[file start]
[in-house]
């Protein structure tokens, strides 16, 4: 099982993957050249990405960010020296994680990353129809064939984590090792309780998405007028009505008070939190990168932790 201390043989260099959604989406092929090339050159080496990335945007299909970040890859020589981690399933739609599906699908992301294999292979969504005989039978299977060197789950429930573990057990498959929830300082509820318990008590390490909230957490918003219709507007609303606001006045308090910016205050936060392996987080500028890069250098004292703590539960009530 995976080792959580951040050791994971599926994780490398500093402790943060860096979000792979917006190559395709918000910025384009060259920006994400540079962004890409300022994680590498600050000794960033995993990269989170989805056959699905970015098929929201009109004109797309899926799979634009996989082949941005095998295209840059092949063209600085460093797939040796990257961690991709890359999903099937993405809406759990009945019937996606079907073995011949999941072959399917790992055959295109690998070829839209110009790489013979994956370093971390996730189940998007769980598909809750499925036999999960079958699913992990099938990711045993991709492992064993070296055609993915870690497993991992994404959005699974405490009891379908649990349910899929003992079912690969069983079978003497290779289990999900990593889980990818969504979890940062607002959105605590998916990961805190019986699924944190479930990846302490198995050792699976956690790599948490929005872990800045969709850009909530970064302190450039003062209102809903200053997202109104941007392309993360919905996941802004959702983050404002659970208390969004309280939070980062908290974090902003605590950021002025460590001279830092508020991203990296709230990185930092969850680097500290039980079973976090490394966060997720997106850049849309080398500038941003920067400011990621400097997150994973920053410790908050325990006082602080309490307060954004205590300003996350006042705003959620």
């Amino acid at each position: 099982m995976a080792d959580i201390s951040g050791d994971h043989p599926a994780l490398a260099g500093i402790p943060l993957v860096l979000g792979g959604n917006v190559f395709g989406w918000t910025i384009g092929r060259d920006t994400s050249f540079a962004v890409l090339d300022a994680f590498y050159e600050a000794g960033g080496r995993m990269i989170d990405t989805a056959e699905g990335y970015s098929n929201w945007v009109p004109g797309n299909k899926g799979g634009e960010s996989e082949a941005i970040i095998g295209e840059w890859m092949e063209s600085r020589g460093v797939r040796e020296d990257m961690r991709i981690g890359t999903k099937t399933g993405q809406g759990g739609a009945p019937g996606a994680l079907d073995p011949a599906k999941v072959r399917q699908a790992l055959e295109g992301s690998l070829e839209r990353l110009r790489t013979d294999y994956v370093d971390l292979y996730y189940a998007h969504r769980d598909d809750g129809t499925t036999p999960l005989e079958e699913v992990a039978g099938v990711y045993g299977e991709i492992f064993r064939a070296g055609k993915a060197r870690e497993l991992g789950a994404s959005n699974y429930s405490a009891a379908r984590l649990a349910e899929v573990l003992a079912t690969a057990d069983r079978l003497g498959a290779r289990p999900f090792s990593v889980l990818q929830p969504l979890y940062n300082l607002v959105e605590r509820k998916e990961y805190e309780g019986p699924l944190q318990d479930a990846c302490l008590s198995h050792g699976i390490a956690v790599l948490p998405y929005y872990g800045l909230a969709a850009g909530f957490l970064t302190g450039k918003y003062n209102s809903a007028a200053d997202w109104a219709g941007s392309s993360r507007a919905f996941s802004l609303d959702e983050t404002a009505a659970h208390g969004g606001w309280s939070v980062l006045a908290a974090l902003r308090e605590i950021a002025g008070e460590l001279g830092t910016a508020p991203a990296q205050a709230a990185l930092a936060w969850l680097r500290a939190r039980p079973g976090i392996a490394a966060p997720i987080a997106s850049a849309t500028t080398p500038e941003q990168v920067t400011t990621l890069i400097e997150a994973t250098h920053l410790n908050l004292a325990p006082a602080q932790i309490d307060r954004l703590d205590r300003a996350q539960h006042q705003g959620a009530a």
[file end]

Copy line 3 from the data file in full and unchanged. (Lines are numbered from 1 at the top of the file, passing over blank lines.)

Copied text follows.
């Amino acid at each position: 099982m995976a080792d959580i201390s951040g050791d994971h043989p599926a994780l490398a260099g500093i402790p943060l993957v860096l979000g792979g959604n917006v190559f395709g989406w918000t910025i384009g092929r060259d920006t994400s050249f540079a962004v890409l090339d300022a994680f590498y050159e600050a000794g960033g080496r995993m990269i989170d990405t989805a056959e699905g990335y970015s098929n929201w945007v009109p004109g797309n299909k899926g799979g634009e960010s996989e082949a941005i970040i095998g295209e840059w890859m092949e063209s600085r020589g460093v797939r040796e020296d990257m961690r991709i981690g890359t999903k099937t399933g993405q809406g759990g739609a009945p019937g996606a994680l079907d073995p011949a599906k999941v072959r399917q699908a790992l055959e295109g992301s690998l070829e839209r990353l110009r790489t013979d294999y994956v370093d971390l292979y996730y189940a998007h969504r769980d598909d809750g129809t499925t036999p999960l005989e079958e699913v992990a039978g099938v990711y045993g299977e991709i492992f064993r064939a070296g055609k993915a060197r870690e497993l991992g789950a994404s959005n699974y429930s405490a009891a379908r984590l649990a349910e899929v573990l003992a079912t690969a057990d069983r079978l003497g498959a290779r289990p999900f090792s990593v889980l990818q929830p969504l979890y940062n300082l607002v959105e605590r509820k998916e990961y805190e309780g019986p699924l944190q318990d479930a990846c302490l008590s198995h050792g699976i390490a956690v790599l948490p998405y929005y872990g800045l909230a969709a850009g909530f957490l970064t302190g450039k918003y003062n209102s809903a007028a200053d997202w109104a219709g941007s392309s993360r507007a919905f996941s802004l609303d959702e983050t404002a009505a659970h208390g969004g606001w309280s939070v980062l006045a908290a974090l902003r308090e605590i950021a002025g008070e460590l001279g830092t910016a508020p991203a990296q205050a709230a990185l930092a936060w969850l680097r500290a939190r039980p079973g976090i392996a490394a966060p997720i987080a997106s850049a849309t500028t080398p500038e941003q990168v920067t400011t990621l890069i400097e997150a994973t250098h920053l410790n908050l004292a325990p006082a602080q932790i309490d307060r954004l703590d205590r300003a996350q539960h006042q705003g959620a009530a």